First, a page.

Screaming at Phone
(photo via Unsplash)

Guys, I’m not sure #BellLetsTalk is cutting it this year.

Yes, like that one annoying co-worker who sticks motivational posters in the lunchroom, we get to hang in there baby for another year of corporate marketing masquerading under the guise of meaningful change.

But hey, if this is what we have to work with, let’s really sit down and talk. This is Generation Zoomer, right? All about the Zooms (seriously though, who knew that would become so perfect in 2020)?

Trapped in little boxes of isolation, we should find ways to connect, be it through Skype, Google Meet, or even sea shanties on TikTok.

Still, even as we’re joining in a rousing rendition of Barrett’s Privateers (does anyone REALLY want to be in Sherbrooke now?) we struggle with sorting our mental baggage, like the worst United Airlines handlers.

So let me talk to you about what I’m feeling. You can feel free to talk back, though I admit unless you’re planning on applying for one of our amazing job openings it may be a bit of a one-sided conversation (as with Scarface, the motto for media is first you get da application, then you get da interview, then you get da COLUMN).

I’ve been dealing with depression for pretty much my entire adult life. I think?

I personally find it a bit hard to pin down.

Depression, to me, makes sense when things are depressing. When things around me are sad, I feel sad. So is that Depression? Capital D?

Let me emphasize right away before I attract some Very Serious Comments on Facebook: this is just my personal experience, and in no way am I here to tell you what’s right or wrong (but in this situation I, the proud owner of the dingiest soapbox, am 100 per cent right).

So in that personal experience, I find my depression is a lower-case d when I get down about the state of the world, and, well, the state of the world is pretty bad. It’s like “this depression, right here? This is logical depression. Lower-d.”

It’s Depression with a capital D when things around me are going stellar, and yet I see a red door and I want it painted black BAM BAM CHIKKA— That’s the pure stuff. Depression in the face of your optimism, screw you Obama, NO WE CAN’T AND WE WON’T.

That’s my personal delineation. Scales of depression, if you will.

I can also put it to the movie test:

Scenario A: I watch The Thin Red Line. I feel sad. That’s depression.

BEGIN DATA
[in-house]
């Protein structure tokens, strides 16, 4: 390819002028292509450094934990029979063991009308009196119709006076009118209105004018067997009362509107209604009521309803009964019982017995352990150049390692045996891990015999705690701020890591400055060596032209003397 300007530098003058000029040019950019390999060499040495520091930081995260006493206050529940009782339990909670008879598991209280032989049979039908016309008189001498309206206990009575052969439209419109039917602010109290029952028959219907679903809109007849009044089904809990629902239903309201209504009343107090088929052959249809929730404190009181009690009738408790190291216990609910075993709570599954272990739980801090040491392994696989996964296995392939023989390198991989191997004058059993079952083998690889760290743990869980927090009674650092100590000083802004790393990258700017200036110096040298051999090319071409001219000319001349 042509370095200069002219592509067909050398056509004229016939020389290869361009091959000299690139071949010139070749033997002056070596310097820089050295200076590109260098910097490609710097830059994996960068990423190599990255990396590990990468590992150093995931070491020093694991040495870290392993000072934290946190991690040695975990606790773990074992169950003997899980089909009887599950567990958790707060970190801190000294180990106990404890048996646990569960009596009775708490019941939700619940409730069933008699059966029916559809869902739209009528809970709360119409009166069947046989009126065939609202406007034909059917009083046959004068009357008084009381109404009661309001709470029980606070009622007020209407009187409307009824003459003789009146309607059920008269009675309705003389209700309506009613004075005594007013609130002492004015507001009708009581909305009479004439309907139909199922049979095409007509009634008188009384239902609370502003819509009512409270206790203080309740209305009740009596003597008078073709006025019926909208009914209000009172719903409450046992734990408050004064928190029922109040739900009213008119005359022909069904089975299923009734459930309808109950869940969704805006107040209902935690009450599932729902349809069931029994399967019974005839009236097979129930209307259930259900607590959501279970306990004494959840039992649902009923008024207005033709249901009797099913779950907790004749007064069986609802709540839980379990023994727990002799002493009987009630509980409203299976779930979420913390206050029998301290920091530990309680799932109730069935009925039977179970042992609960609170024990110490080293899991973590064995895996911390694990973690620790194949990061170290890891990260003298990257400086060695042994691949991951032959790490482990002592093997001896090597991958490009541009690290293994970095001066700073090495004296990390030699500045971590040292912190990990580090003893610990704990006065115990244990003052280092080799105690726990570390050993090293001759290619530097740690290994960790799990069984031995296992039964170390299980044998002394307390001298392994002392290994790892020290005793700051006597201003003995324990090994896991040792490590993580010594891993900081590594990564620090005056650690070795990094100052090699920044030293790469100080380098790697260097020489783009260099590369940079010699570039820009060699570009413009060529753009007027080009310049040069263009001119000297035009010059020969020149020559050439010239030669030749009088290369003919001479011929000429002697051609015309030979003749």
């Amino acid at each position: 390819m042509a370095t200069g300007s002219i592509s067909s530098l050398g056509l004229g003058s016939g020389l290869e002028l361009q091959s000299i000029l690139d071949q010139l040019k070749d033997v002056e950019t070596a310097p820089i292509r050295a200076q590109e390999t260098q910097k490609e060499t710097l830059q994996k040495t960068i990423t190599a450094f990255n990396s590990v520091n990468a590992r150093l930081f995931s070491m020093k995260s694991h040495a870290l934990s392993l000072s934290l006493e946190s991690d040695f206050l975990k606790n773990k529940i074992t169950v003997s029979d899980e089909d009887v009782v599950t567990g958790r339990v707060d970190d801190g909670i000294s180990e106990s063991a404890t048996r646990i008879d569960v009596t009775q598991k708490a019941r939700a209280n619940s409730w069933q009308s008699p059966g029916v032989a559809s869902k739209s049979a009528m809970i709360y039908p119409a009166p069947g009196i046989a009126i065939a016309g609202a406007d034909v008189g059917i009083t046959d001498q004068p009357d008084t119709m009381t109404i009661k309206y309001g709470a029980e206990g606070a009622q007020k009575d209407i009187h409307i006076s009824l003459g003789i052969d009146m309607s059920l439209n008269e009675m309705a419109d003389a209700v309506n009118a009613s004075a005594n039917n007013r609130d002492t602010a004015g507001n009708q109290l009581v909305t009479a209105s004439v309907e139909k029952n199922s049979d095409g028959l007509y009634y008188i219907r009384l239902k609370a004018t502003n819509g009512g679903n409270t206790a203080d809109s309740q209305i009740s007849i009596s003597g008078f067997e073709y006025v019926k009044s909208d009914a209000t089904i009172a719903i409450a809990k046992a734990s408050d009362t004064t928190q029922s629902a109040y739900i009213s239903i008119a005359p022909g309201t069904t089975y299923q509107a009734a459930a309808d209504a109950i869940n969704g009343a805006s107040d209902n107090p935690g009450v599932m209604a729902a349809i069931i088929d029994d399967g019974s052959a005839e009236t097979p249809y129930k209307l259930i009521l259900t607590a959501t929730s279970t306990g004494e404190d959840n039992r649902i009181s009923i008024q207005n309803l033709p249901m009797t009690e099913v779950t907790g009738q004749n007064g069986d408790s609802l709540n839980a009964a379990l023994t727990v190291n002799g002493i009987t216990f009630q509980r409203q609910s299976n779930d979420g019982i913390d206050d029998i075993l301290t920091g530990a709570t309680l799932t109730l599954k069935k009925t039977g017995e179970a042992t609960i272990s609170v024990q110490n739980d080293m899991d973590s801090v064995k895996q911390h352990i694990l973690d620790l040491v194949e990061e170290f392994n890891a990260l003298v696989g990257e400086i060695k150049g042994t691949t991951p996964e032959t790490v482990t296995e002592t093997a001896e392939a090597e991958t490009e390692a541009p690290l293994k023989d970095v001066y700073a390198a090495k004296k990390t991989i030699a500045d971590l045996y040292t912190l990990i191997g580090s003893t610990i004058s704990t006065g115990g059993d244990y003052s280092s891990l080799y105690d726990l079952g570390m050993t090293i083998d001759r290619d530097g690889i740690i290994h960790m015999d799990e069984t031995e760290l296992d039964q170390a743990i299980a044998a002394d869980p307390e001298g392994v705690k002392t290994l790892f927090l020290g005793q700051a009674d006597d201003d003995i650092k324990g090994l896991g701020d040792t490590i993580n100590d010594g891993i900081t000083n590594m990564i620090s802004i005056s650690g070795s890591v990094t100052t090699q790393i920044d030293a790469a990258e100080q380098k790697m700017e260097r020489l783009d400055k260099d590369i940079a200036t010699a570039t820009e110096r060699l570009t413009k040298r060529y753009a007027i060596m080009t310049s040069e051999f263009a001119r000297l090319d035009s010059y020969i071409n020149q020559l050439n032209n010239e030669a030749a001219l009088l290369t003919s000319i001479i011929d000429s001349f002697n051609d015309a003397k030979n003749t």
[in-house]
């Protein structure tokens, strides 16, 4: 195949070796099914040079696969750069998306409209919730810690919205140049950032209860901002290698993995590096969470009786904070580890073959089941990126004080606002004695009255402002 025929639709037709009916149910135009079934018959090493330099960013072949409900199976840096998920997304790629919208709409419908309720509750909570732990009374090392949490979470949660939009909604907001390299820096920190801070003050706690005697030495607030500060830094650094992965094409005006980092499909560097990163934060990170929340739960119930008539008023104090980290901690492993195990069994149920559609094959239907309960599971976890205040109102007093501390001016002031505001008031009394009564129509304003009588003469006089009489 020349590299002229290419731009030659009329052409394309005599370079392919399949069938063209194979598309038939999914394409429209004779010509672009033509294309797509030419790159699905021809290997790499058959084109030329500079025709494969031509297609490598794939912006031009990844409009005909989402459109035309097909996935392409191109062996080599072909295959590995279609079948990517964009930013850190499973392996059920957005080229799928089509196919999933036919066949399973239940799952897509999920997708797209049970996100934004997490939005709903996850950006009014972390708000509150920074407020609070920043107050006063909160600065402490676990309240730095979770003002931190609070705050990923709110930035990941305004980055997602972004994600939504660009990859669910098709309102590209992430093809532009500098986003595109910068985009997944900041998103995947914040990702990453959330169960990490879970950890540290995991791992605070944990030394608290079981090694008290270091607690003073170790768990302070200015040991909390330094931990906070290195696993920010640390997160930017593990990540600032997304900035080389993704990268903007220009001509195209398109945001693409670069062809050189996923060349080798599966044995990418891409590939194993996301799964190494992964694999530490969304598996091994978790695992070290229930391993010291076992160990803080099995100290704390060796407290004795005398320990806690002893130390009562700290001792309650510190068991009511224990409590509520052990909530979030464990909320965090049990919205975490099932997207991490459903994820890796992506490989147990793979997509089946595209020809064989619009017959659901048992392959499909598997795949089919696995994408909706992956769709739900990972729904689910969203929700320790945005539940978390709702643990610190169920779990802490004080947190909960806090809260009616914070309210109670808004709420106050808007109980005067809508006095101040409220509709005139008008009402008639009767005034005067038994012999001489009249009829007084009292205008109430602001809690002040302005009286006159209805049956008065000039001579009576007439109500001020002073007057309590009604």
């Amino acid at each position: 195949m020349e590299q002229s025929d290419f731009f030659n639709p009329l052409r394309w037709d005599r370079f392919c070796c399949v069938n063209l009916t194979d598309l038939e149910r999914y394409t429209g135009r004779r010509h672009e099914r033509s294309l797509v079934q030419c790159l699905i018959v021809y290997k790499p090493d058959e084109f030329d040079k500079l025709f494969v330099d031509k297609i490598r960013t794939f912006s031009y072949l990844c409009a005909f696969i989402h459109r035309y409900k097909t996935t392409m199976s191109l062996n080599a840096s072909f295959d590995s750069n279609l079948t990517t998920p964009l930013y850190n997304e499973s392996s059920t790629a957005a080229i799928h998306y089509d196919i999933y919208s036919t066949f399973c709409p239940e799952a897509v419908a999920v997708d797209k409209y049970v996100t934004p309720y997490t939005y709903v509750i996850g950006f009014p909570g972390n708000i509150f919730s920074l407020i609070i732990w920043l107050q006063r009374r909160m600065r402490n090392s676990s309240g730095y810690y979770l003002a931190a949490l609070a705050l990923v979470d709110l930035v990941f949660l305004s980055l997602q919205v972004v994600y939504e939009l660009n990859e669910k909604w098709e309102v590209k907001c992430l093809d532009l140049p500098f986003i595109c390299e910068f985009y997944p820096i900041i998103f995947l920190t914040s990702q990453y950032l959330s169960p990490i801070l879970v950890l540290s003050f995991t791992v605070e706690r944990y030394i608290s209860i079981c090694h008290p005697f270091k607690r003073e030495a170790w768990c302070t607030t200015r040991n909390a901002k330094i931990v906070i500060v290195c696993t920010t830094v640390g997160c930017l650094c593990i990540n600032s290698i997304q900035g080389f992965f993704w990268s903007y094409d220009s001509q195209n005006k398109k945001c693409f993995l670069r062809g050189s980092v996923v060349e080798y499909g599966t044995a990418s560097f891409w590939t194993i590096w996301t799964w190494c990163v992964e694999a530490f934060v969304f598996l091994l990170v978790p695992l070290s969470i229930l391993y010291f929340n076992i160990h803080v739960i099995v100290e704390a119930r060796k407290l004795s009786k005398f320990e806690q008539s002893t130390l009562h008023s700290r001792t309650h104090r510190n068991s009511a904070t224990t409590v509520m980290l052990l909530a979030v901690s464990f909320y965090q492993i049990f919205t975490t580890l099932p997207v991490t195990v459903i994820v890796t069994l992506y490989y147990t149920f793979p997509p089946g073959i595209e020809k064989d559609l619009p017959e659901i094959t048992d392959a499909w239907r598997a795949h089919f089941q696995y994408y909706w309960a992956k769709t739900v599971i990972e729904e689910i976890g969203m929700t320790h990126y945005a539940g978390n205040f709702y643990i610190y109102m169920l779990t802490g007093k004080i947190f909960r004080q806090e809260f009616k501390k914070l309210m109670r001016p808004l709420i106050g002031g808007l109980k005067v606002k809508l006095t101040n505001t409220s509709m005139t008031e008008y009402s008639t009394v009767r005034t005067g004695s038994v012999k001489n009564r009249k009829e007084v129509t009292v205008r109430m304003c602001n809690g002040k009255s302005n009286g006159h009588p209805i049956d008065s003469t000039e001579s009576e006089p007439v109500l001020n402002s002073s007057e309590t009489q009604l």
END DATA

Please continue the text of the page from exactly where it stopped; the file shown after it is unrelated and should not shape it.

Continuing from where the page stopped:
Scenario B: I watch Peewee’s Big Adventure. I feel sad. That’s Depression.

Scenario C: I watch Cats. I feel sad. That’s Absolutely Legit, for other reasons.

My point is, the type of depression we’re likely all feeling, on some scale right now, is not the type that’s going to be hard to pinpoint for a root cause. 

Like if you go to the doctor right now and say “Doc, I’m just feeling down, you know” you’re going to see him smoking a joint rolled out of a prescription pad and the front page of the New York Times and packed with ground-up lollipops and xanax, eye-balling you and screaming “YA THINK?”

All of which is to say: do we really think the problem with mental health, on a global scale, is “awareness?”

Is there a distinct lack of awareness about how things in the world are just a tad shit right now? Are we in need of keenly honing our shittyness detectors, like perhaps we really just have to get right in there, plumb the depths of the shit with our deep-diving-shituation-sonar, just to really, truly, properly confirm that YES, THINGS ARE A BIT SHIT?


Then maybe we DON’T need another year of #BellLetsTalk. 

Maybe what we really need is something like, oh, I don’t know… #BellLetsProperlyFundSocialAndMentalHealthSupportsAndDoSomethingReallyWildLikeTreatEachOtherAsHumanBeingsInsteadOfDigitalAvatarsProducingAMinimumAmountOfCapital

Too pithy?

Sorry. It could be that I’m Depressed. Maybe I just need a Twitter break.

I’ll see you all on TikTok. Let’s see if we can find The Northwest Passage.

Folks, corporate marketing and my personal anxiety can be funny, but suicide and self-harm are no joke. If you or someone you know needs help, call the B.C. Crisis Centre Distress Line number at 1-800-SUICIDE or 1-800-784-2433.

Welcome to Ford on Fridays: a weekly column where Victoria Buzz staff writer Tim Ford offers his thoughts on life, love, and the pursuit of the perfect joke.

This column is for comedic purposes only. Please feel free to send feedback, thoughts, and [constructive] criticisms to

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